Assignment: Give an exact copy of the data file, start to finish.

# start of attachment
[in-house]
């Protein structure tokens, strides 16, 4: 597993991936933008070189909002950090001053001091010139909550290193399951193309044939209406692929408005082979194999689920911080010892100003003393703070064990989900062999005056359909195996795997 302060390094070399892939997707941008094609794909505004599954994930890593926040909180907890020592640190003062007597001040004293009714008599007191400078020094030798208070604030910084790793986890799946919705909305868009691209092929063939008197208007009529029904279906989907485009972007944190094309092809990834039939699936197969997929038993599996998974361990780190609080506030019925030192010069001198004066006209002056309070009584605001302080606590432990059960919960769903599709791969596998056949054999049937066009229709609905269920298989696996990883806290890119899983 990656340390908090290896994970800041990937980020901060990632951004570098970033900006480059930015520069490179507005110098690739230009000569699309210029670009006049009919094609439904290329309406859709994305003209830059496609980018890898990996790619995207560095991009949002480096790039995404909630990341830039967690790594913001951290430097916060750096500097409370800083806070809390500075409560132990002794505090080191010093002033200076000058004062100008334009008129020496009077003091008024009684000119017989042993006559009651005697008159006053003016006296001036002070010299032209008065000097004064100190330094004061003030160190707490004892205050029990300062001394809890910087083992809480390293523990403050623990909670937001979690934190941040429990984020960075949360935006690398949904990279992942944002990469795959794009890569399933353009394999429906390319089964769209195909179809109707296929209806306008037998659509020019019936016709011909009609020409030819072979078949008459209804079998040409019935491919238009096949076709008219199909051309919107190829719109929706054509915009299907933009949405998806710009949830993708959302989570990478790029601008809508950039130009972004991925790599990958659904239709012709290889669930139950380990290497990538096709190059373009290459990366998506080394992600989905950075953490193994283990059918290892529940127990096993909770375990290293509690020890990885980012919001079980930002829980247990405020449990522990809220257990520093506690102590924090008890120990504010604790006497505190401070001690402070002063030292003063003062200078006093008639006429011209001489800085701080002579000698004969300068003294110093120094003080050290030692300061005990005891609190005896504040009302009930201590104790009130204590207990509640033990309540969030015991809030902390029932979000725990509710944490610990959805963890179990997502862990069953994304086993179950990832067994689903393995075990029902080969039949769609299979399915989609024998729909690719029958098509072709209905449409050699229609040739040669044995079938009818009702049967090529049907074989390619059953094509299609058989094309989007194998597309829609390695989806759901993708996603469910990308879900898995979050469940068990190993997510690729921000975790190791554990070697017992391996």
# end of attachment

[in-house]
């Protein structure tokens, strides 16, 4: 597993991936933008070189909002950090001053001091010139909550290193399951193309044939209406692929408005082979194999689920911080010892100003003393703070064990989900062999005056359909195996795997 302060390094070399892939997707941008094609794909505004599954994930890593926040909180907890020592640190003062007597001040004293009714008599007191400078020094030798208070604030910084790793986890799946919705909305868009691209092929063939008197208007009529029904279906989907485009972007944190094309092809990834039939699936197969997929038993599996998974361990780190609080506030019925030192010069001198004066006209002056309070009584605001302080606590432990059960919960769903599709791969596998056949054999049937066009229709609905269920298989696996990883806290890119899983 990656340390908090290896994970800041990937980020901060990632951004570098970033900006480059930015520069490179507005110098690739230009000569699309210029670009006049009919094609439904290329309406859709994305003209830059496609980018890898990996790619995207560095991009949002480096790039995404909630990341830039967690790594913001951290430097916060750096500097409370800083806070809390500075409560132990002794505090080191010093002033200076000058004062100008334009008129020496009077003091008024009684000119017989042993006559009651005697008159006053003016006296001036002070010299032209008065000097004064100190330094004061003030160190707490004892205050029990300062001394809890910087083992809480390293523990403050623990909670937001979690934190941040429990984020960075949360935006690398949904990279992942944002990469795959794009890569399933353009394999429906390319089964769209195909179809109707296929209806306008037998659509020019019936016709011909009609020409030819072979078949008459209804079998040409019935491919238009096949076709008219199909051309919107190829719109929706054509915009299907933009949405998806710009949830993708959302989570990478790029601008809508950039130009972004991925790599990958659904239709012709290889669930139950380990290497990538096709190059373009290459990366998506080394992600989905950075953490193994283990059918290892529940127990096993909770375990290293509690020890990885980012919001079980930002829980247990405020449990522990809220257990520093506690102590924090008890120990504010604790006497505190401070001690402070002063030292003063003062200078006093008639006429011209001489800085701080002579000698004969300068003294110093120094003080050290030692300061005990005891609190005896504040009302009930201590104790009130204590207990509640033990309540969030015991809030902390029932979000725990509710944490610990959805963890179990997502862990069953994304086993179950990832067994689903393995075990029902080969039949769609299979399915989609024998729909690719029958098509072709209905449409050699229609040739040669044995079938009818009702049967090529049907074989390619059953094509299609058989094309989007194998597309829609390695989806759901993708996603469910990308879900898995979050469940068990190993997510690729921000975790190791554990070697017992391996």